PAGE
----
I have always been an equestrian. I took my first riding lesson when I was eight years old and spent the next ten years as an eventer and dressage rider, riding with some of the best trainers in New England. I’ve ridden a half-dozen Grand Prix trained dressage horses, bragging rights that are not common among adult amateurs. In my teen years I began slowly transitioning to riding western, the discipline I find myself in today. My fondness for English sport has never left me, as evidenced by my current position at the National Sporting Library & Museum, but the comfort of a western saddle and the ability to leave all four feet on the ground has enormous appeal.
This varied background has given me a unique perspective on the two disciplines, and some observations I will now share with you.
Please note, the division of English and western riding is far more complicated than just a difference in saddle, and even within those categories individual disciplines are as varied as can be; reining and barrel racing are as different as dressage and foxhunting.
Western and English styles of riding were both born out of necessity. In Europe, after the invention of the saddle with stirrups, the mounted soldier was a formidable weapon on the field of battle. A method of riding where the rider had complete control of the horse and all his limbs was paramount for successful waging of war. The animal had to be nimble and strong and completely broken of any habits which might interfere with the soldier’s ability to ride and brandish a sword. The saddle had to be secure enough to assist the rider in staying on, but minimalistic enough to allow a great range of movement. The horse and rider had to be able to clear obstacles in the varied European terrain. Athleticism in the moment was more important than endurance; the horse had to be powerful, but only had to last long enough to win or be replaced by reinforcements. Communication between human and equine was constant, allowing for minute adjustments and instant changes in action to respond to attacks.
As war became leisure for the aristocracy, disciplines such as dressage and hunting developed to demonstrate a horse and rider’s abilities to fight successfully in facsimile. The enemy was replaced by a wily fox or a distinguished audience, and the movements once used on the battlefield were fine-tuned for less bloody competition.
Western riding developed similarly out of necessity. In the wild west, vast expanses of land allowed for the cultivation of cattle while necessitating a mode of transportation that was efficient and comfortable. Horses, not requiring roads, paths, or rails, were naturally the mode of choice. Riding for hours and hours tending cattle required a method of riding that was comfortable and long-lasting, but athletic when needed. The trot, a jarring and inefficient gait, was transformed into the jog, a slow but smooth manner of moving for the horse that can be maintained by man and beast for hours. The horse also had to be able to react quickly in case of emergency, hence the development of the American Quarter Horse who can run faster than any other breed but only for short distances. While the cowboy’s attention was on the cattle or scanning the horizon for danger, the horse had to fend for themselves, leading to a style of training in which the horse is more responsible for its own carriage and propulsion. There were no pages, squires, or grooms; a horse left tied had to reliably stay tied, often for hours at a time.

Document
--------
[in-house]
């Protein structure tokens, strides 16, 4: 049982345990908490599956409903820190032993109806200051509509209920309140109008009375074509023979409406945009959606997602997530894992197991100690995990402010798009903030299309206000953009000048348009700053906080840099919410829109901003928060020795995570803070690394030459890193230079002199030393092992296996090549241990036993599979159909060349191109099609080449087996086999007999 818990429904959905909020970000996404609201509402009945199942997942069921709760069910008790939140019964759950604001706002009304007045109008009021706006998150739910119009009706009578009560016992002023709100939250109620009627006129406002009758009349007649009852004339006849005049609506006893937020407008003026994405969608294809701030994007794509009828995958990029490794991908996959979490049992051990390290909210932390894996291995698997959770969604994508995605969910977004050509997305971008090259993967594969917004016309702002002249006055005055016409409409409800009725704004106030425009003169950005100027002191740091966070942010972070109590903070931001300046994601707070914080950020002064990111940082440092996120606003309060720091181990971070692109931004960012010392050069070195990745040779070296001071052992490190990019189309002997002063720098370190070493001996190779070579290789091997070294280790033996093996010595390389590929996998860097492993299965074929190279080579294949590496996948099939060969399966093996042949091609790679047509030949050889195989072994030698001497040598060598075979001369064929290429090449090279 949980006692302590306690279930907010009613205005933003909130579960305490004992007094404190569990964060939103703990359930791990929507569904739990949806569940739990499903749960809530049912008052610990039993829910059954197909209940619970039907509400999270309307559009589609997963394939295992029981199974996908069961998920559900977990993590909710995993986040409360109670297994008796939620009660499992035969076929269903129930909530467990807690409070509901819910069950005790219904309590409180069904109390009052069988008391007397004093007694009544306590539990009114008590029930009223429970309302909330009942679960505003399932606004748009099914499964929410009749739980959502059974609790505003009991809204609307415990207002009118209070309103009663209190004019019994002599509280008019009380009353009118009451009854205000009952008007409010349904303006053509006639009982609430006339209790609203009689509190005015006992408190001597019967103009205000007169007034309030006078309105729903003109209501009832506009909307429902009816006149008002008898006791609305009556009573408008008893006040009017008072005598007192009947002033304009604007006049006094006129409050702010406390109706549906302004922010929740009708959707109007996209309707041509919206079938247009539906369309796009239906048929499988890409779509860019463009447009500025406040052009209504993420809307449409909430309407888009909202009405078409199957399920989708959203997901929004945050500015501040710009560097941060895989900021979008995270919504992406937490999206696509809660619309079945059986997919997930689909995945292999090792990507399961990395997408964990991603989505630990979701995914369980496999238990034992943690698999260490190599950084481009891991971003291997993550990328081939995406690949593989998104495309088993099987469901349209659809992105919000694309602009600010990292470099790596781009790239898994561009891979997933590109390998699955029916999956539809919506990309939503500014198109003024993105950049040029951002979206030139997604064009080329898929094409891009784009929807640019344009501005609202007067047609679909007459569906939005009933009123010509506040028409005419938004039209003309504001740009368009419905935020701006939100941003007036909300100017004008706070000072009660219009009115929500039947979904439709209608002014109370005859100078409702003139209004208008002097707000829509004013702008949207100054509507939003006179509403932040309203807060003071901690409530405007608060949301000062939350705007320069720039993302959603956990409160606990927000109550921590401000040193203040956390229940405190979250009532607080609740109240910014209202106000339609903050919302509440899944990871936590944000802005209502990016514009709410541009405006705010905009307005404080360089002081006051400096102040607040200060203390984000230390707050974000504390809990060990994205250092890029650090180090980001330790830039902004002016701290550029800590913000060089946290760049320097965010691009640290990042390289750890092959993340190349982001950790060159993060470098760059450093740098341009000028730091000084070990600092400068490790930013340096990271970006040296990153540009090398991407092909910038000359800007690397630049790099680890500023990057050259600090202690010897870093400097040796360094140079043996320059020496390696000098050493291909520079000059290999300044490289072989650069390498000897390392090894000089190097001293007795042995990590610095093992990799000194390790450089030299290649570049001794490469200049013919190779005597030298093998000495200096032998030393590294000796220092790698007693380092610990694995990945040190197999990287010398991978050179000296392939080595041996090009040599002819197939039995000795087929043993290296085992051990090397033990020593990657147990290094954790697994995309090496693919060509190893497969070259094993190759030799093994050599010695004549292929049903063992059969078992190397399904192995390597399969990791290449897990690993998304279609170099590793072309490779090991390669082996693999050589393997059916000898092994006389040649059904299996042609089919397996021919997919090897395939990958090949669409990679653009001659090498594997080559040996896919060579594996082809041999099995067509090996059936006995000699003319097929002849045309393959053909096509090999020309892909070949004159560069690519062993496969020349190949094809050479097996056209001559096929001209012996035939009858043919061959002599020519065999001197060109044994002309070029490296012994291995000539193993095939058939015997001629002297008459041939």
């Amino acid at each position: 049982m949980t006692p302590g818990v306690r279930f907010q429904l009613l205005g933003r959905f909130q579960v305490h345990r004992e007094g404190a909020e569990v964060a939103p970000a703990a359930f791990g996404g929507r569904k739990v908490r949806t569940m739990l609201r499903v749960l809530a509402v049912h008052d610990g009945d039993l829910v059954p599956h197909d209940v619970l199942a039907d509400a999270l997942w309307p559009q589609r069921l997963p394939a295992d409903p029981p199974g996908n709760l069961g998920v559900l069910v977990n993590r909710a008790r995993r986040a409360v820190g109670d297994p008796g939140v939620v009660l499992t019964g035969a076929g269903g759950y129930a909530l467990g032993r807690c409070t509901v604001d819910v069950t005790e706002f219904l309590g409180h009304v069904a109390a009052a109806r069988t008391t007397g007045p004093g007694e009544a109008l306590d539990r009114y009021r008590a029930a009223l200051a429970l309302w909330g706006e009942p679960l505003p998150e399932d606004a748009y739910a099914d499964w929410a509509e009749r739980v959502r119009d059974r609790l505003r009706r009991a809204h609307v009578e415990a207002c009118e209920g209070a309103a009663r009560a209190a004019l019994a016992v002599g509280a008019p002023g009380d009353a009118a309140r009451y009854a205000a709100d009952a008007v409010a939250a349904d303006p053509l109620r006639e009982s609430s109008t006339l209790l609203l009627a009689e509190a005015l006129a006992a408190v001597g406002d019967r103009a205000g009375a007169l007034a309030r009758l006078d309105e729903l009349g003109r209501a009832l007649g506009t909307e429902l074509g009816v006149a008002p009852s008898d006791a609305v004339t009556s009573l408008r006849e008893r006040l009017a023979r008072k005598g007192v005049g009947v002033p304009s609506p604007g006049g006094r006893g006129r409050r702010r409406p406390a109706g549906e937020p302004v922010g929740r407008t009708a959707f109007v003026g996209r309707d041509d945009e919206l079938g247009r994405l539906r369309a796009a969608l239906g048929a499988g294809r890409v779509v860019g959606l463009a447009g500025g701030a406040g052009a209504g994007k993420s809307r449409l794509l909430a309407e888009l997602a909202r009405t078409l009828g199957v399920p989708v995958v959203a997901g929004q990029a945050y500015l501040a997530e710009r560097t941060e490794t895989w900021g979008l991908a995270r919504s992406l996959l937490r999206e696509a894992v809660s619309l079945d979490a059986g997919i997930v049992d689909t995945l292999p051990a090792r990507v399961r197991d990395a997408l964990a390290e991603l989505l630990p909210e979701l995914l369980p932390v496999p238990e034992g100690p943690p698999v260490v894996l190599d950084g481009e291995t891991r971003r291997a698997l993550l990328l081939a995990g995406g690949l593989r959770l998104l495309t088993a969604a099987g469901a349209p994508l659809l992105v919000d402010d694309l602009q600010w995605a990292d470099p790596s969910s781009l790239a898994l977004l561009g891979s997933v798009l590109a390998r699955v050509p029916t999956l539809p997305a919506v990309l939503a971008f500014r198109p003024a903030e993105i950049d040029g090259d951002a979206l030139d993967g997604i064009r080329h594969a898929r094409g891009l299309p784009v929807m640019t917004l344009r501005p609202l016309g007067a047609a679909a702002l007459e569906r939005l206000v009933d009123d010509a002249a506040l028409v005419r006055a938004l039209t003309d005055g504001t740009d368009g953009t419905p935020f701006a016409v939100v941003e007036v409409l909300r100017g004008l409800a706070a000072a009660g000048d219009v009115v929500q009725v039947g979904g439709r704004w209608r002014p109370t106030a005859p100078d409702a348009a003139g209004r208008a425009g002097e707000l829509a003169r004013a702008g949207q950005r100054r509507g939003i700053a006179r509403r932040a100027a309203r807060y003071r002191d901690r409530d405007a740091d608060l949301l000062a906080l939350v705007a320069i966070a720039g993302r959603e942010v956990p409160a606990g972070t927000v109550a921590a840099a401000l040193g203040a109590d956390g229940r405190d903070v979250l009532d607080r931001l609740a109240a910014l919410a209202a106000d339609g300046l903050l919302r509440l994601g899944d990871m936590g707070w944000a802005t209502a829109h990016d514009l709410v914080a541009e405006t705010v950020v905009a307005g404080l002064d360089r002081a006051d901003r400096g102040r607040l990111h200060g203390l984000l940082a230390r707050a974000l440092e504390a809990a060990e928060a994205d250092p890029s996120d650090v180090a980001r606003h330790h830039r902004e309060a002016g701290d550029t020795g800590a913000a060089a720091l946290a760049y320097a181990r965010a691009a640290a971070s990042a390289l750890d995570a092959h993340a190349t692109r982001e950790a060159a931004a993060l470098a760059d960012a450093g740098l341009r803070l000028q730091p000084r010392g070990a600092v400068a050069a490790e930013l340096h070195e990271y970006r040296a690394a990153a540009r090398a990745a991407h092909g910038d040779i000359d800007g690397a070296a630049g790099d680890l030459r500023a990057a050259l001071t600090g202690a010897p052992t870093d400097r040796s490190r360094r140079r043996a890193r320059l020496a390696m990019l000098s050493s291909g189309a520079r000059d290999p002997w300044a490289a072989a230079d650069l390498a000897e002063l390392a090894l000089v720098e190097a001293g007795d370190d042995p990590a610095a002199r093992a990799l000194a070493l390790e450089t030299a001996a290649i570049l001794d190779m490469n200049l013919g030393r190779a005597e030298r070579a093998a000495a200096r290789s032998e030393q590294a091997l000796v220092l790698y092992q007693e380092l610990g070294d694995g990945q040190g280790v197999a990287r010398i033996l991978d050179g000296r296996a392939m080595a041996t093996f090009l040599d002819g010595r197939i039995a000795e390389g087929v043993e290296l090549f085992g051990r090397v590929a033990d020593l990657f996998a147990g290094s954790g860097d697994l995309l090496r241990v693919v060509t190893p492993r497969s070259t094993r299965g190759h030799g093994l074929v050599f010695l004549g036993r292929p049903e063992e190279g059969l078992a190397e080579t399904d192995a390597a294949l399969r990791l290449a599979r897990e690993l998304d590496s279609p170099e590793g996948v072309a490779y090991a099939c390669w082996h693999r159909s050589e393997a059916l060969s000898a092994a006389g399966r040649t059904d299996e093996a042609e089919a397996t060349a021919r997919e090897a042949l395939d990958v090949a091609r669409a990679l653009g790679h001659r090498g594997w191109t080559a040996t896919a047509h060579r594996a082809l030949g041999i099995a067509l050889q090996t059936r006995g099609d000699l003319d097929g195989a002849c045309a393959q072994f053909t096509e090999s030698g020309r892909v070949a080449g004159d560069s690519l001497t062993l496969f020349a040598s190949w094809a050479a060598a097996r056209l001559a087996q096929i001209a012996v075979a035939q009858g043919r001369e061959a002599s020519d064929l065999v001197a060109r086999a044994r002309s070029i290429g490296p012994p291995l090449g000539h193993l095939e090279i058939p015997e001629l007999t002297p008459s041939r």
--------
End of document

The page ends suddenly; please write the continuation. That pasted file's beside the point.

The difference is well-illustrated in this clip from the 2015 World Cup “Duel in the Desert,” where a reiner and showjumper swapped horses and disciplines for an exhibition. The western rider steers the horse towards each jump, then effectively gets out of the horse’s way. Without the minute adjustments provided by the English rider, the horse rushes the fences and knocks most of them over. The horse is also on the wrong lead for a few turns, suggesting the rider did not direct him to change and the horse did not manage to change on his own. The English rider maintains strong rein contact while attempting to cut the cow, trying to steer the horse by hand to follow the cow. Unfortunately, the delay between the rider noticing the cow’s movement and directing the horse to follow is too long and the horse misses the cow at every turn; the western rider would have dropped the reins and allowed the horse more freedom to watch and follow the cow on its own, eliminating this reaction time. Both riders are very good; they both stayed on despite being thrown out of their comfort zone, but they ride in ways their horses are not accustomed to, accentuating the differences between them.
I will stop short of suggesting which discipline is superior (although I will assert that the western saddle is far more comfortable, and no one can change my mind on that). Both approaches to horsemanship accomplish what they set out to do through specializations of tack, training, and even breed of horse, developed over the centuries as horseback riding transitioned from necessary task to enjoyable endeavor.
Tucker Smith: A Celebration of Nature, on view now at the NSLM, features a wide variety of paintings by the artist inspired by his life in the American outback. The horse is still a widely used tool in the region and Smith’s work often features the working western mount. Be sure to visit and learn more about the western discipline in everyday use.
Cynthia Kurtz received her M.A. in Museum Studies from The George Washington University in Washington, DC, and her B.A. from Tulane University in New Orleans, LA. She is responsible for marketing, social media, and graphic design to support the entire NSLM. When not working, she enjoys trail riding in the woods of Loudoun County.
She can be reached at firstname.lastname@example.org.